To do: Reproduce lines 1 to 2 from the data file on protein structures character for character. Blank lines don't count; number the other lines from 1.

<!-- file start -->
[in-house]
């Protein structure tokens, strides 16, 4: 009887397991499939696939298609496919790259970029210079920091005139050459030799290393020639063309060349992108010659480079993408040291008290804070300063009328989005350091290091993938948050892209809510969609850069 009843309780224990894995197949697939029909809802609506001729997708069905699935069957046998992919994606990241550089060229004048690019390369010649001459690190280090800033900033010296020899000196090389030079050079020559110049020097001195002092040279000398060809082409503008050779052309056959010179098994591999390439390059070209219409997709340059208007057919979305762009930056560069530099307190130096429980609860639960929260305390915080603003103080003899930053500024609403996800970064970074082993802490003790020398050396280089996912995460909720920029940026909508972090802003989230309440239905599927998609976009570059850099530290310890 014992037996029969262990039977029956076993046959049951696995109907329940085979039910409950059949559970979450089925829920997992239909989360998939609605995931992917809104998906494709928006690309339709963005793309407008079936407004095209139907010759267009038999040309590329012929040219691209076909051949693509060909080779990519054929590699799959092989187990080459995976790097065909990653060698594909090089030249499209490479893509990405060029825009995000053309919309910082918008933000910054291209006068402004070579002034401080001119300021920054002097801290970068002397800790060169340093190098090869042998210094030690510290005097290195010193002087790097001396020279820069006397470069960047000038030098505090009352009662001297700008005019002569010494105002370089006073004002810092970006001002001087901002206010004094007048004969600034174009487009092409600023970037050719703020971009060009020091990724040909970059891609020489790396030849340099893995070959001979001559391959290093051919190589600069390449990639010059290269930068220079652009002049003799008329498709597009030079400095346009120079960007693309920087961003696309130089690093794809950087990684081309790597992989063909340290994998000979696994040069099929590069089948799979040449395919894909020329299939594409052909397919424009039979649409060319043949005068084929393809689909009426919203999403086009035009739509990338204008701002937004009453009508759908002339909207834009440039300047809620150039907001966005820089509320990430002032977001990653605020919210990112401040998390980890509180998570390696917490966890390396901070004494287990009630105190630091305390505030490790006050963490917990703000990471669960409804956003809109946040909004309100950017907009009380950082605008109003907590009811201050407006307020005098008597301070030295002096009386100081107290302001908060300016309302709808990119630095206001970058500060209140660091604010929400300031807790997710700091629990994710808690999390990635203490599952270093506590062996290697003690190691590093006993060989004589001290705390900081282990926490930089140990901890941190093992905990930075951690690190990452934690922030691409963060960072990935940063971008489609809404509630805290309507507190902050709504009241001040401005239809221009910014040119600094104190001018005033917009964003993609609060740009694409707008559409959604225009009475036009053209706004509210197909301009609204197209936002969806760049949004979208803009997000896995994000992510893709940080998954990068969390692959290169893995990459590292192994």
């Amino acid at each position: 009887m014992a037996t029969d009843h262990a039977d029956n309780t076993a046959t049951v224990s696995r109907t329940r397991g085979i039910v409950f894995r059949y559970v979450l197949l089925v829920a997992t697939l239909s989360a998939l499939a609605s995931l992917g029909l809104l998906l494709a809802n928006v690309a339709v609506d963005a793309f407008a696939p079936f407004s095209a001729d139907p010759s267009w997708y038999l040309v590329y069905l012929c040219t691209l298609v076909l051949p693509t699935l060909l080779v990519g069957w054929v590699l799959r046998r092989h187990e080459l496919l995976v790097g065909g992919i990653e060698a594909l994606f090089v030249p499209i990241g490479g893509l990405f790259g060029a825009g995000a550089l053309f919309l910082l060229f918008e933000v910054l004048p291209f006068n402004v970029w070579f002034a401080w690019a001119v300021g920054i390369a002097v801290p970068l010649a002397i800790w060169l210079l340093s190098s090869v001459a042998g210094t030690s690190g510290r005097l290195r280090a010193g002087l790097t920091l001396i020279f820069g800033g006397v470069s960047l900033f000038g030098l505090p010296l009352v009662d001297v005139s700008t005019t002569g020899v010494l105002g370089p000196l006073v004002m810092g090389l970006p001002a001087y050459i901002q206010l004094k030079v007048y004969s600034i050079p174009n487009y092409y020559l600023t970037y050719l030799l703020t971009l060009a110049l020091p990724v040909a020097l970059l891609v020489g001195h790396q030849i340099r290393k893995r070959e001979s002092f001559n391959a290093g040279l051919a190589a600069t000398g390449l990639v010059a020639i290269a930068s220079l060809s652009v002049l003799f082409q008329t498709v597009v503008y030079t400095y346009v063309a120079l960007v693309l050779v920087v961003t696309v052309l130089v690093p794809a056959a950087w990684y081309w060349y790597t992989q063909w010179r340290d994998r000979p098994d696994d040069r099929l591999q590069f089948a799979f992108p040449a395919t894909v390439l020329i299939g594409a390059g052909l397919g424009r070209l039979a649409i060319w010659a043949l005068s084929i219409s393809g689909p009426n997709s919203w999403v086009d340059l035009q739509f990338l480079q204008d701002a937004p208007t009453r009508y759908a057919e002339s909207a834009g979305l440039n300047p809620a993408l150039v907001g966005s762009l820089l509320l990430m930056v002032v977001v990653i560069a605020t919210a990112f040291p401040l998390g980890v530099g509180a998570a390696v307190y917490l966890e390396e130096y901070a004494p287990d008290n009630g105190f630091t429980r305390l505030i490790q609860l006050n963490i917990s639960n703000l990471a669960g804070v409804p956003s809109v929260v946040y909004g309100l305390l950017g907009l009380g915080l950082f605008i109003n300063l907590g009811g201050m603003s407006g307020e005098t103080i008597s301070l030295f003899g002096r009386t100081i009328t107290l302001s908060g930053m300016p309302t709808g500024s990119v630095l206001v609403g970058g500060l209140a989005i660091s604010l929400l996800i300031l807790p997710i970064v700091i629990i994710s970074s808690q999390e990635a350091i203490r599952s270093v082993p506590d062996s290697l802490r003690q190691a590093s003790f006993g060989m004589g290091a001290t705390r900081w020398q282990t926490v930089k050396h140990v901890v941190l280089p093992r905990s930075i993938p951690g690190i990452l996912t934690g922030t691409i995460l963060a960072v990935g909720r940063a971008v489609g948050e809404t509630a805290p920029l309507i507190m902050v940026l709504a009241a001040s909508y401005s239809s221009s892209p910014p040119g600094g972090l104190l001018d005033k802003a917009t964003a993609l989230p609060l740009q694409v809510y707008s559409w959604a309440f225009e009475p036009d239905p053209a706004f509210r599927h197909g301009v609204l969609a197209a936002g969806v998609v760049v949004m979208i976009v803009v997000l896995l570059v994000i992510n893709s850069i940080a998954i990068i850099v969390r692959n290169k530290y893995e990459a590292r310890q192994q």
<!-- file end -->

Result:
[in-house]
């Protein structure tokens, strides 16, 4: 009887397991499939696939298609496919790259970029210079920091005139050459030799290393020639063309060349992108010659480079993408040291008290804070300063009328989005350091290091993938948050892209809510969609850069 009843309780224990894995197949697939029909809802609506001729997708069905699935069957046998992919994606990241550089060229004048690019390369010649001459690190280090800033900033010296020899000196090389030079050079020559110049020097001195002092040279000398060809082409503008050779052309056959010179098994591999390439390059070209219409997709340059208007057919979305762009930056560069530099307190130096429980609860639960929260305390915080603003103080003899930053500024609403996800970064970074082993802490003790020398050396280089996912995460909720920029940026909508972090802003989230309440239905599927998609976009570059850099530290310890 014992037996029969262990039977029956076993046959049951696995109907329940085979039910409950059949559970979450089925829920997992239909989360998939609605995931992917809104998906494709928006690309339709963005793309407008079936407004095209139907010759267009038999040309590329012929040219691209076909051949693509060909080779990519054929590699799959092989187990080459995976790097065909990653060698594909090089030249499209490479893509990405060029825009995000053309919309910082918008933000910054291209006068402004070579002034401080001119300021920054002097801290970068002397800790060169340093190098090869042998210094030690510290005097290195010193002087790097001396020279820069006397470069960047000038030098505090009352009662001297700008005019002569010494105002370089006073004002810092970006001002001087901002206010004094007048004969600034174009487009092409600023970037050719703020971009060009020091990724040909970059891609020489790396030849340099893995070959001979001559391959290093051919190589600069390449990639010059290269930068220079652009002049003799008329498709597009030079400095346009120079960007693309920087961003696309130089690093794809950087990684081309790597992989063909340290994998000979696994040069099929590069089948799979040449395919894909020329299939594409052909397919424009039979649409060319043949005068084929393809689909009426919203999403086009035009739509990338204008701002937004009453009508759908002339909207834009440039300047809620150039907001966005820089509320990430002032977001990653605020919210990112401040998390980890509180998570390696917490966890390396901070004494287990009630105190630091305390505030490790006050963490917990703000990471669960409804956003809109946040909004309100950017907009009380950082605008109003907590009811201050407006307020005098008597301070030295002096009386100081107290302001908060300016309302709808990119630095206001970058500060209140660091604010929400300031807790997710700091629990994710808690999390990635203490599952270093506590062996290697003690190691590093006993060989004589001290705390900081282990926490930089140990901890941190093992905990930075951690690190990452934690922030691409963060960072990935940063971008489609809404509630805290309507507190902050709504009241001040401005239809221009910014040119600094104190001018005033917009964003993609609060740009694409707008559409959604225009009475036009053209706004509210197909301009609204197209936002969806760049949004979208803009997000896995994000992510893709940080998954990068969390692959290169893995990459590292192994």